Membership of the Chinese Communist Party seems to have clear economic benefits for individuals. But according to research by Hongbin Li, Pak Wai Liu, Junsen Zhang and Ning Ma, party members fare well not because of their special political status per se, but because of the superior ability that made them party members in the first place.
Their study, published in the October 2007 issue of the Economic Journal, suggests that the fact that party members are China''s elite in terms of their abilities as well as their affiliation may be a key reason for the success of the party and of China''s reforms.
There is a growing interest among economists in measuring the value of political status and connections. In the context of China, social scientists have attempted to measure the returns to being a member of the Chinese Communist Party.
Many find that party members have higher earnings than non-party members, and thus claim that party membership has a positive value in terms of income in China. But these estimates are subject to bias, because party members may have higher earnings due to greater ability or a more advantageous family background.
This study empirically measures the value of Chinese Communist Party membership for an individual''s earnings. The main innovation is to control for the effects of unobserved ability and family background by using unique data on twins collected in urban China.
As twins are genetically similar and have the same family background, they should have similar ability or family background. Thus, by contrasting the earnings of twins with and without party membership, it is possible to be more confident that any correlation observed between party membership and earnings is not due to a correlation between party membership and an individual''s ability or family background.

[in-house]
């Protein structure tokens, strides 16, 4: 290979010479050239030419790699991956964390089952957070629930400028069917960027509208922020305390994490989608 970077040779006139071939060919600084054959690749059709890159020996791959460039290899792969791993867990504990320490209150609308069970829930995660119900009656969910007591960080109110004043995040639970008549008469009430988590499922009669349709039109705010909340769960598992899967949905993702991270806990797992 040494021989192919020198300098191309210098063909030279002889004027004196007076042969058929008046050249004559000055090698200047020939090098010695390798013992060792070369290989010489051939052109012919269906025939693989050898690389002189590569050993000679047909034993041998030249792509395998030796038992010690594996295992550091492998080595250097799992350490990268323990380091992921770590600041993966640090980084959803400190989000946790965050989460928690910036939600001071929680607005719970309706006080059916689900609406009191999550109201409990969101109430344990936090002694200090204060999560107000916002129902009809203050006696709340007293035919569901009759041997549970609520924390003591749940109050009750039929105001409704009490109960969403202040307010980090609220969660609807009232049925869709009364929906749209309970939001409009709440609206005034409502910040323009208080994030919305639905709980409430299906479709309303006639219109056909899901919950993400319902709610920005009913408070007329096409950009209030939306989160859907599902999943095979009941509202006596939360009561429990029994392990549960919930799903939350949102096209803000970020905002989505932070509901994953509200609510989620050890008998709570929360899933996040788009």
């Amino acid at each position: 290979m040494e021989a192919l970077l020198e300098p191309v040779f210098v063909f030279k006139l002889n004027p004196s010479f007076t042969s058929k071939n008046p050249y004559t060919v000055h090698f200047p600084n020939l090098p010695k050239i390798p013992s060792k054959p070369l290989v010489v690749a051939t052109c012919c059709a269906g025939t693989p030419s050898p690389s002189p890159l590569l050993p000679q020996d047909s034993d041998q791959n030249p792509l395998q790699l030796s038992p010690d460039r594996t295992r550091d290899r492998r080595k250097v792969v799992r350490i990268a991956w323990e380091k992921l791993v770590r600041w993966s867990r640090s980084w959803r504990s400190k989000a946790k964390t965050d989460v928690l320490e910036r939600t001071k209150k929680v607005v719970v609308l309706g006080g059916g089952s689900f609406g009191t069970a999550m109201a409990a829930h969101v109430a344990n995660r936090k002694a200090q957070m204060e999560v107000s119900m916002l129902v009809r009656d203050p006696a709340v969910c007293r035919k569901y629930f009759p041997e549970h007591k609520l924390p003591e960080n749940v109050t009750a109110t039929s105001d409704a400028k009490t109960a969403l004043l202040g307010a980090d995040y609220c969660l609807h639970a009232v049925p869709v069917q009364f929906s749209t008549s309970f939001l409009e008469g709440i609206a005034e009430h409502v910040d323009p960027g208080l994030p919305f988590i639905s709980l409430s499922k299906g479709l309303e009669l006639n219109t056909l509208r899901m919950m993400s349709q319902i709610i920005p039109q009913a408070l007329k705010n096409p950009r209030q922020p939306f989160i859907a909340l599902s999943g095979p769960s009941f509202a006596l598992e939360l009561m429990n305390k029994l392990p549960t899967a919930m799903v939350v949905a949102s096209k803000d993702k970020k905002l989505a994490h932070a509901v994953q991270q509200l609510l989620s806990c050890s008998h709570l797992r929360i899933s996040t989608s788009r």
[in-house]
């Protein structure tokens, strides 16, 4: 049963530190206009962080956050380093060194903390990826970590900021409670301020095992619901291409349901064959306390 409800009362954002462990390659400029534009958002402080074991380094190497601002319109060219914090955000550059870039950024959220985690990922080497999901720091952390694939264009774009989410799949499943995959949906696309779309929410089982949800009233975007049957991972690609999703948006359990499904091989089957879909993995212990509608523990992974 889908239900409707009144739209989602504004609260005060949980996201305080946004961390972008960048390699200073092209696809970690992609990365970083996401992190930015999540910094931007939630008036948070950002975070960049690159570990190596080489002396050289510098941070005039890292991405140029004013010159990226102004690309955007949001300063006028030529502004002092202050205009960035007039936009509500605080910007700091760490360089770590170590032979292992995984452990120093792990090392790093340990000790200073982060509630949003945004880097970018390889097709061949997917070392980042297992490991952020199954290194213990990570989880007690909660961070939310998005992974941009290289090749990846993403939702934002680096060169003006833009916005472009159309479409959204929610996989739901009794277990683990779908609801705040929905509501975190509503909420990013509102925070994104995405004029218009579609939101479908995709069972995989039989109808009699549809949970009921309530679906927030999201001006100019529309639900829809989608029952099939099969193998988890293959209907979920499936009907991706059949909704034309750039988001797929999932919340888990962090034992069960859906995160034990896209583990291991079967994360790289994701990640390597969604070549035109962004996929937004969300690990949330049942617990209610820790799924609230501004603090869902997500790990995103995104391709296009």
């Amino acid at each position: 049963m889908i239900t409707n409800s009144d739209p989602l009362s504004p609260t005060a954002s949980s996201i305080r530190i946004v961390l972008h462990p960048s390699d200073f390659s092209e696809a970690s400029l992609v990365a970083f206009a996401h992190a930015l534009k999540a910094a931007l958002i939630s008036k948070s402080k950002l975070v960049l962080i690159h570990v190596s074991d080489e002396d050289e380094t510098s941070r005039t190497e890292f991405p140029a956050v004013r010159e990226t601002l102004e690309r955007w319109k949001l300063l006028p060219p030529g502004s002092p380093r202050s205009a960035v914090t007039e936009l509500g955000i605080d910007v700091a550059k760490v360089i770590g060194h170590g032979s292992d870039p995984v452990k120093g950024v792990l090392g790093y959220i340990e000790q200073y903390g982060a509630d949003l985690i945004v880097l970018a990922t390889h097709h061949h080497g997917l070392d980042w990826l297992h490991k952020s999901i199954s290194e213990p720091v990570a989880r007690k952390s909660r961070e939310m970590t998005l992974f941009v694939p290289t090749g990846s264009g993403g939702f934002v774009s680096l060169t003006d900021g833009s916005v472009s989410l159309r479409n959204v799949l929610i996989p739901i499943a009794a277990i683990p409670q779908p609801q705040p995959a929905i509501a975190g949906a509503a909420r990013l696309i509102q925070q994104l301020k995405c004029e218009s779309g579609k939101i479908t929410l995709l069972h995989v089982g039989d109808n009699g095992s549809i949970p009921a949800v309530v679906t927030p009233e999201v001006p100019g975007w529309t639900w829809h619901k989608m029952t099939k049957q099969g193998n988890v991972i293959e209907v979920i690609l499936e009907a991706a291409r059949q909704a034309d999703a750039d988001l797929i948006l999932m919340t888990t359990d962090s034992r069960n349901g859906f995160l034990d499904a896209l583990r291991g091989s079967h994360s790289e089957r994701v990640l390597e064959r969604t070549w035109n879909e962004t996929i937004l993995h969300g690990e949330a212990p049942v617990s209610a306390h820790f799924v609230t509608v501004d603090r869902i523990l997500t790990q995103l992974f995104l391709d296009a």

The results using the sample of twins are in stark contrast to results using non-twin samples. Comparing the earnings of a party member with a non-party member randomly selected from the population, party members earn 10% more than non-party members. But comparing the earnings of a pair of twins, one of whom is a party
member and the other is not, the earnings premium becomes zero.
This suggests that the party premium observed by previous studies is due to the high ability and advantageous family background of party members. Party members fare well not because of their special political status per se, but because of the superior ability that made them party members in the first place. The hypothesis that party
members are of higher ability than the average Chinese could be well grounded, given the party's strict and merit-based mechanism for selecting members.
The survival of communism in China depends on the party, and the survival of the party depends on the quality of its members. The high quality of party members could explain why they have been able to come up with and implement market-based reforms effectively, and why they are able to adapt constantly to the new environment but keep the communist ideology alive.
In this sense, the fact that its members are China''s elite may be an important reason for the success of the party and of China''s reforms. These elites have recently met in Beijing for the Seventeenth National Congress of the Communist Party of China to set another milestone for the country's reforms.
''Economic Returns to Communist Party Membership: Evidence from Urban Chinese Twins by Hongbin Li, Pak Wai Liu, Junsen Zhang and Ning Ma is published in the October 2007 issue of the Economic Journal.